- Loss of interest
- Feelings of worthlessness or guilt
- Difficulties with concentration or decision-making
- Recurring thoughts of death or suicide
Depression can and will lift with proper care and treatment. In addition to profressional treatment, Tom provides a number of strategies for both preventing, and countering depression in the aging population including strategies for maintaining social contact and connectedness.
Recognizing & Understanding Dementia & Alzeheimers Disease
It's essential that those who come in regular contact with the aging population know and understand the signs of Dementia, Alzheimer's, Delirium and Mild Cognitive Impairment, and more importantly, how to interact with individuals who struggle with these. Some of the ideal audiences for this presentation include. Baby Boomers, Caregivers, Home Health Aids, Home Health Organizations, Corporate Philanthropy and HR Employee Relations, Veterans and V.A. Facilities, Senior Apartments, and College Social Work Departments.
Recognizing the Difference:
Mild Cognitive Impairment
A decline in brain function and may be part of “normal Aging” as long as it does not interfere with activities of daily living.
Encompasses all terms that relate to a decline in brain function. In years past this was called senility. Dementia is a set of symptoms that results from an injury or illness or may be hereditary based on the death of brain cells, or a condition called amyloids, sometimes referred to as brain plaque.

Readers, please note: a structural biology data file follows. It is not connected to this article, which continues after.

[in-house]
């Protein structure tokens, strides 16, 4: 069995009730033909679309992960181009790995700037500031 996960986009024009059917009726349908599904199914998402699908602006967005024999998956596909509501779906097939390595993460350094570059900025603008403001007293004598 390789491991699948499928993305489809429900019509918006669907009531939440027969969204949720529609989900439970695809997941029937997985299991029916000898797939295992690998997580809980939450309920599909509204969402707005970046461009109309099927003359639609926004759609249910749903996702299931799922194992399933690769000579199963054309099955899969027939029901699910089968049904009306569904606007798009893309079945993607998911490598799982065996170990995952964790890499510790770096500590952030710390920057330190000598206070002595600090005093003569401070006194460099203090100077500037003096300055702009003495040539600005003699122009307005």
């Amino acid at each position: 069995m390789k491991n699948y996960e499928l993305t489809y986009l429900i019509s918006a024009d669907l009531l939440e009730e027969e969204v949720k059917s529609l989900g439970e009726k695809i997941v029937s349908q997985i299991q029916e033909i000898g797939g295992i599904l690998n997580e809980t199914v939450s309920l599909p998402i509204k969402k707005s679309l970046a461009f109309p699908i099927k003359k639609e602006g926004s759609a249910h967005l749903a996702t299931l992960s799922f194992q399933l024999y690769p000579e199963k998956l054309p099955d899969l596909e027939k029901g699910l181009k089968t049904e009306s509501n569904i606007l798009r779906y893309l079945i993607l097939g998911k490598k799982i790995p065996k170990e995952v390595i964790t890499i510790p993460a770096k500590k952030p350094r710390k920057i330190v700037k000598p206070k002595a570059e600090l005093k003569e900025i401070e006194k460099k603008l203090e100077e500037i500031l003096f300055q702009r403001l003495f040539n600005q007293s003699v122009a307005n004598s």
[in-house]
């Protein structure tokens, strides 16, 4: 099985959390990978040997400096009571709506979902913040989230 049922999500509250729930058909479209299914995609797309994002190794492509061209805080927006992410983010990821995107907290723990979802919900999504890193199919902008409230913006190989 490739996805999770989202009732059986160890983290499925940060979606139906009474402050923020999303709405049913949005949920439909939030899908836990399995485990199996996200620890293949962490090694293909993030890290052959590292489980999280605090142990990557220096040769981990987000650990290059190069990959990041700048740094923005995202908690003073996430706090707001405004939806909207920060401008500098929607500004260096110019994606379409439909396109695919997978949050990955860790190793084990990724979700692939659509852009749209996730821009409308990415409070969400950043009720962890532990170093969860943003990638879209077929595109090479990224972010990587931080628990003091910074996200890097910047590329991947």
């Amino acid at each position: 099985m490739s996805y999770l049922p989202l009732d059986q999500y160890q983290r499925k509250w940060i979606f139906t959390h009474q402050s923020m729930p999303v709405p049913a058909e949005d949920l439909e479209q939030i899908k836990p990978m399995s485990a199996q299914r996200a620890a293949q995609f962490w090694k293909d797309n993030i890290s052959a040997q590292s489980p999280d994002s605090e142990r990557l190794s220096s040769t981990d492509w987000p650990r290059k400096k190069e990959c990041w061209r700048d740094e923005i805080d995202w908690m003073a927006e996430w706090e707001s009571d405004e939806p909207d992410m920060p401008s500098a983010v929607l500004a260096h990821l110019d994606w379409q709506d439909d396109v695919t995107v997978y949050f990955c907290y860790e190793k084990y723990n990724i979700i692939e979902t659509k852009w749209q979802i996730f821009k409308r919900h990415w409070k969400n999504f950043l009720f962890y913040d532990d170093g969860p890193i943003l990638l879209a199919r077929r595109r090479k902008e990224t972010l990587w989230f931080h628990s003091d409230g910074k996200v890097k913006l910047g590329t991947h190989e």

Warning signs and symptoms of Dementia range from mild to severe. Consistent forgetfulness, short term memory loss, decision making, perception, attention, comprehension, judgment and communication are symptoms of dementia.
A state of confusion. Delirium and dementia are separate disorders but are sometimes difficult to distinguish. Delirium affects mostly attention.
The most common form of irreversible dementia is Alzheimer’s disease. AD is characterized by the death of brain cells.
Other forms of dementia are Vascular Parkinson’s and Lewy Body.
Responding to Signs of Cognitive Decline
If you notice signs of these symptoms, the first step is to have that individual see a physician or a specialist for a neurological assessment and evaluation. Some treatable medical conditions can cause dementia symptoms, so it's important to determine the underlying cause. Also, there may be medications that can slow progress of dementia.
Communicating with individuals with cognitive decline:
Tom will discuss a variety or methods, habits and communication strategies that are most successful when interacting with these individuals, whether in a professional capacity, or in daily life.
Contact Aging Support Solutions Today!
Productive, Successful Aging & Countering Ageism
This presentation focuses on strategies for maintaining an active and connected life as we age. The aging population, in addition to those who interact with them will equally benefit from this presentation, including
Baby Boomers, Retirement Organizations, Senior Centers, Community Organizations, Libraries, Corporate Philanthropy, HR Employee Relations, Attorneys, Financial Planners, Health Organizations as well as Home safety Builders and Renovators.